19th November 2005
Later updates down the page

The first thing to be said is that yesterday's shooting [of  Pc Sharon Beshenivsky see the aftermath  DEC 18th year later, below] is not relevant to the traditional argument. The two police women arriving at the scene were not sent in a response appropriate to the circumstances, which were in turn not typical for the area in question. They were nearby. Had they been routinely armed it is still likely that they would have been shot and, unless wearing bullet proof armour (which cannot be worn routinely) the result would have been the same.

There is moreover no way the main body of the UK police services could or should be selected and trained in armed deployment. What is up for discussion is the number and extent of armed response units and their deployment. The shooting that took place yesterday might possibly have been made less likely if those planning the robbery had thought that their chances of getting away with it, using their arms if necessary, were not in their favour. The best that we could hope for, in the event that such criminals would have to reckon on the average police presence having a proportion of armed personnel amongst them, is that the deterrent effect would reduce the number of such criminal exploits.

Next, there can be no general rule. The presence of armed police must depend on the geographical and social circumstances. Any general rule also invites a general response from those who have decided to take a criminal action. It is essential that both criminals and terrorists should have a degree of uncertainty as to what measures are deployed in any given time and place if deterrence is to be achieved.

Finally, deterrence is the serious aim. When deterrence fails, the next step is war, and we all know what that means - a period of bloodshed and tragedy before, with luck but after an unknown duration, society regains a calmer equilibrium. A well trained armed force can be introduced into a given area should it be required. However, unless offenders are killed or arrested and imprisoned, they may redeploy elsewhere, so we are looking even here at long term results and improvement, not perfection. The important thing now is that the right people should be arrested and charged and their fate be an effective deterrent.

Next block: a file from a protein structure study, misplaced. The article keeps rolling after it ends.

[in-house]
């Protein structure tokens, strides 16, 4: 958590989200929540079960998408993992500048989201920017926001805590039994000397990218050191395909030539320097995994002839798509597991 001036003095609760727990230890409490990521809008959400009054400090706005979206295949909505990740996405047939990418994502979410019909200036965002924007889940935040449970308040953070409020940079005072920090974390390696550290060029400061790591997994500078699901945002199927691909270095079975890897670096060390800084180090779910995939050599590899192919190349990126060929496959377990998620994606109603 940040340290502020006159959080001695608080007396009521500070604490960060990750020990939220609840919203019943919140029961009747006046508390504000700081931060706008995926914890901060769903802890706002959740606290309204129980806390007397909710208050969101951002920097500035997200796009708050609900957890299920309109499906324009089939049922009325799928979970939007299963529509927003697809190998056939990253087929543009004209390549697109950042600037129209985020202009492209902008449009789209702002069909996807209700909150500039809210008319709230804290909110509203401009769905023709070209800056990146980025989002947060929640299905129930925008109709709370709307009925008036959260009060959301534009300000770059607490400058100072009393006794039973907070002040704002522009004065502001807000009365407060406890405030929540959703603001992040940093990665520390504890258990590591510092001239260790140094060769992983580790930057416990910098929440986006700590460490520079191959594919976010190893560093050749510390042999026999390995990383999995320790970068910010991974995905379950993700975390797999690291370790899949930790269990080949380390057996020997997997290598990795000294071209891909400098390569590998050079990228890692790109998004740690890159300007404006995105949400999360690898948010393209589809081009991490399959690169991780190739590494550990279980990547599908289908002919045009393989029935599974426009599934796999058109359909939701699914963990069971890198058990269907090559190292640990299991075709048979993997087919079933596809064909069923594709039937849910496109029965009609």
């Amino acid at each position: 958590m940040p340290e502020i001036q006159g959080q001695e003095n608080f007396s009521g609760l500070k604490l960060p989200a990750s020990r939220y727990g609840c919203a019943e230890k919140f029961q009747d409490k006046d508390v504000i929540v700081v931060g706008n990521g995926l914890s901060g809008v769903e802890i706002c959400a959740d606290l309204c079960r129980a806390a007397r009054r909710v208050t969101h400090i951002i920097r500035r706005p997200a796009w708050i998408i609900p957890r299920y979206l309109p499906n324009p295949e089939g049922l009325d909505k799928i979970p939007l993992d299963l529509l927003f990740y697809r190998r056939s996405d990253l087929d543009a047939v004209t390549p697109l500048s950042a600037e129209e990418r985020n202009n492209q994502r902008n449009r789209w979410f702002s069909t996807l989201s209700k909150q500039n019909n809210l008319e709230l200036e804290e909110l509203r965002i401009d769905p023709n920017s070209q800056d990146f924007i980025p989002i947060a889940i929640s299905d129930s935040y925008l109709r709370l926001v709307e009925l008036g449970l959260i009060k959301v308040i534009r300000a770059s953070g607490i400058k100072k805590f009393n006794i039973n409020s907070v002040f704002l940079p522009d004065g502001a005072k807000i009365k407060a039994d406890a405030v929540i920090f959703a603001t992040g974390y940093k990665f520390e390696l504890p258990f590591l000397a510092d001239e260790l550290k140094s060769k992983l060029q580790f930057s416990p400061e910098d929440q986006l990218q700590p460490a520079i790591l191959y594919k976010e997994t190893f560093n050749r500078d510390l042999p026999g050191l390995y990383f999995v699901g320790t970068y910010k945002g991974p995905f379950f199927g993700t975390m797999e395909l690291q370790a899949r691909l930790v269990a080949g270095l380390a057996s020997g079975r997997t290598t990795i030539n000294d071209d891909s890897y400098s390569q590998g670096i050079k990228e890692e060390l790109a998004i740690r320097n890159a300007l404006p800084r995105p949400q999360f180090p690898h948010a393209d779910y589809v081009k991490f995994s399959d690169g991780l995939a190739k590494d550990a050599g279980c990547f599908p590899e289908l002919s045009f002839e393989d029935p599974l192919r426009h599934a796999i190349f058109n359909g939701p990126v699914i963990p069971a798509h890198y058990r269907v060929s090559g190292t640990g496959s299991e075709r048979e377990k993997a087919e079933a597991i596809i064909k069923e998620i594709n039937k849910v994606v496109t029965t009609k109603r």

One thing would help, and that would be for such overblown media masters of ceremony like the Dimbleby brothers to stop posing really stupid questions to members of the public with nothing better to do than fall into the trap of trying to respond to them. "Should the police be armed?" is a meaningless question. Some of them already are, all of them can't be, and what needs to be done should remain the subject of proper debate within the institutions set up to deal with such matters. Public discussion is also good, but let's make it a bit more intelligent.

DECEMBER 12th 2006
Man convicted of shooting officer
A man has been found guilty of the attempted murder of a trainee Nottinghamshire police officer.

Trevon Kyron Thomas, 24, from Melford Road, Bilborough, fired three shots at Pc Rachael Bown when she was called to a burglary in Nottingham.

During the trial, Thomas said he had fired the gun accidentally as he was overcome by CS gas sprayed at him by Pc Bown's colleague.

He was also found guilty at Nottingham Crown Court of possessing a firearm.

During the trial Thomas, who is originally from Trinidad and entered the UK in February 2000 on a six-month visitor's visa, told the jury he was carrying the Browning 9mm pistol, loaded with 13 rounds of ammunition, for "protection".

He said he had previously witnessed a friend shot dead in the city and had been injured by a firearm himself a few years previously.

But the jury, who were not told about Thomas' immigration status, returned a unanimous guilty verdict on Tuesday.

Trevon Thomas is a dangerous man...he showed contempt for human life
Det Ch Insp Dave Giles

The jury did not return a verdict on a third charge of possession of a firearm with intent to resist arrest.